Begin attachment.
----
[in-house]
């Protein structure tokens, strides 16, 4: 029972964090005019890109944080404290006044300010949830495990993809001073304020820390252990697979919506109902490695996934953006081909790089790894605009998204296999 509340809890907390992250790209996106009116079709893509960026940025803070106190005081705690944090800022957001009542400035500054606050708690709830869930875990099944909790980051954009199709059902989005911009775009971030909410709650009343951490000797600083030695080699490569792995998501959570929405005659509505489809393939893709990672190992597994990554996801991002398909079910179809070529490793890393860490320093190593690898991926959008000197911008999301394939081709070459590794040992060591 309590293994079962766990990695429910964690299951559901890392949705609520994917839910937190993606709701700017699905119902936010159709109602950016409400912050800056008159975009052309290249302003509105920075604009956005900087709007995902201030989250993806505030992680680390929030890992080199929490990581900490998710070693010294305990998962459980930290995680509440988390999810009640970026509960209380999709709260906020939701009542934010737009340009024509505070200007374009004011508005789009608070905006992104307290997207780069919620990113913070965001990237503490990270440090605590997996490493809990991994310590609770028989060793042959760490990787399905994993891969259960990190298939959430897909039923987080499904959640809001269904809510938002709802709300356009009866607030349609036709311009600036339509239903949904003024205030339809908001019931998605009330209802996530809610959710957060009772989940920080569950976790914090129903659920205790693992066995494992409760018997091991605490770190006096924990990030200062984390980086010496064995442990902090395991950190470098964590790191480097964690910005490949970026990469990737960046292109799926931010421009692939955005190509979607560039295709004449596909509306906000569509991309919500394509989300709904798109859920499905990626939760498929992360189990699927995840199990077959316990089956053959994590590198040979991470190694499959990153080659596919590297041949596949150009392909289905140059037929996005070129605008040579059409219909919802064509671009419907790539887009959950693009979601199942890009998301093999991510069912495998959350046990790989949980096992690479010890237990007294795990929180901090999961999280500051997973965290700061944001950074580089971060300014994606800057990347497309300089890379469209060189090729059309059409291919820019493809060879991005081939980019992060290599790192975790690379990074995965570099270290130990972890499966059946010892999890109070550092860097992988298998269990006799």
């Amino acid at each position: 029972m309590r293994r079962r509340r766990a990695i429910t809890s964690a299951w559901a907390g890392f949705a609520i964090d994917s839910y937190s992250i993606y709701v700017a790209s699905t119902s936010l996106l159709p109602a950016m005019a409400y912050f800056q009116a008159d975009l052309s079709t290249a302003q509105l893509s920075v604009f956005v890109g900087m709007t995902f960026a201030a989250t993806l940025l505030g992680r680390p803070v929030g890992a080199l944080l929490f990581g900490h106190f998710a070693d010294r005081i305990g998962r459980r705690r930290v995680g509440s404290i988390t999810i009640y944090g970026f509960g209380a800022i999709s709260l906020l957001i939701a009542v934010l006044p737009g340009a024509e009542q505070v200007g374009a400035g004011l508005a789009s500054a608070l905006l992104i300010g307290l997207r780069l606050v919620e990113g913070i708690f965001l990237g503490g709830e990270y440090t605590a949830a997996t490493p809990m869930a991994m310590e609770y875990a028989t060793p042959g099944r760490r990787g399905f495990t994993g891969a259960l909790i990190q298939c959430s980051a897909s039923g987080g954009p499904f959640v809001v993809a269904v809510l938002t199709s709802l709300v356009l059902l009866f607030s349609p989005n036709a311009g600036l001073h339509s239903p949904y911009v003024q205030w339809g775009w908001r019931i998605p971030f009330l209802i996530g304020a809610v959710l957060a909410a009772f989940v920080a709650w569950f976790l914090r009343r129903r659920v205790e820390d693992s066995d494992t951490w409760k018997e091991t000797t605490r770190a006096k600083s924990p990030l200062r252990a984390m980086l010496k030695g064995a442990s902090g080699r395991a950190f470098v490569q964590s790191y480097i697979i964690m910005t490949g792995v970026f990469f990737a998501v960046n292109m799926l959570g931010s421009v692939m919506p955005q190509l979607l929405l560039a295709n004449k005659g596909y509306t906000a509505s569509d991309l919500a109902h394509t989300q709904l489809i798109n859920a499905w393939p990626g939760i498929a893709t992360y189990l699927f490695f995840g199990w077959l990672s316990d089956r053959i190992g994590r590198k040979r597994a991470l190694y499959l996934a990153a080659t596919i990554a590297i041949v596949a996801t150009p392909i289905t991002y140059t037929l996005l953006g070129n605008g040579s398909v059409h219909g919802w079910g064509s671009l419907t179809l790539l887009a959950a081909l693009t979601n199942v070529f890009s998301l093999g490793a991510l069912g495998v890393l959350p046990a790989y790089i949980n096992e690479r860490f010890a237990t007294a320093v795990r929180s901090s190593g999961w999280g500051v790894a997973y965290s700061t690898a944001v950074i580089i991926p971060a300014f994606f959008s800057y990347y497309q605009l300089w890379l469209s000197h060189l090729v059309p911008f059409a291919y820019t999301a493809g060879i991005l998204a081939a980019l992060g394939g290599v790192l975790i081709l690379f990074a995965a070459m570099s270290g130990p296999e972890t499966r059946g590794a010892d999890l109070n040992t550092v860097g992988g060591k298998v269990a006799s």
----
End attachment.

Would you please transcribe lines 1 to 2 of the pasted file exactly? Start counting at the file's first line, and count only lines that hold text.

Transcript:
[in-house]
């Protein structure tokens, strides 16, 4: 029972964090005019890109944080404290006044300010949830495990993809001073304020820390252990697979919506109902490695996934953006081909790089790894605009998204296999 509340809890907390992250790209996106009116079709893509960026940025803070106190005081705690944090800022957001009542400035500054606050708690709830869930875990099944909790980051954009199709059902989005911009775009971030909410709650009343951490000797600083030695080699490569792995998501959570929405005659509505489809393939893709990672190992597994990554996801991002398909079910179809070529490793890393860490320093190593690898991926959008000197911008999301394939081709070459590794040992060591 309590293994079962766990990695429910964690299951559901890392949705609520994917839910937190993606709701700017699905119902936010159709109602950016409400912050800056008159975009052309290249302003509105920075604009956005900087709007995902201030989250993806505030992680680390929030890992080199929490990581900490998710070693010294305990998962459980930290995680509440988390999810009640970026509960209380999709709260906020939701009542934010737009340009024509505070200007374009004011508005789009608070905006992104307290997207780069919620990113913070965001990237503490990270440090605590997996490493809990991994310590609770028989060793042959760490990787399905994993891969259960990190298939959430897909039923987080499904959640809001269904809510938002709802709300356009009866607030349609036709311009600036339509239903949904003024205030339809908001019931998605009330209802996530809610959710957060009772989940920080569950976790914090129903659920205790693992066995494992409760018997091991605490770190006096924990990030200062984390980086010496064995442990902090395991950190470098964590790191480097964690910005490949970026990469990737960046292109799926931010421009692939955005190509979607560039295709004449596909509306906000569509991309919500394509989300709904798109859920499905990626939760498929992360189990699927995840199990077959316990089956053959994590590198040979991470190694499959990153080659596919590297041949596949150009392909289905140059037929996005070129605008040579059409219909919802064509671009419907790539887009959950693009979601199942890009998301093999991510069912495998959350046990790989949980096992690479010890237990007294795990929180901090999961999280500051997973965290700061944001950074580089971060300014994606800057990347497309300089890379469209060189090729059309059409291919820019493809060879991005081939980019992060290599790192975790690379990074995965570099270290130990972890499966059946010892999890109070550092860097992988298998269990006799």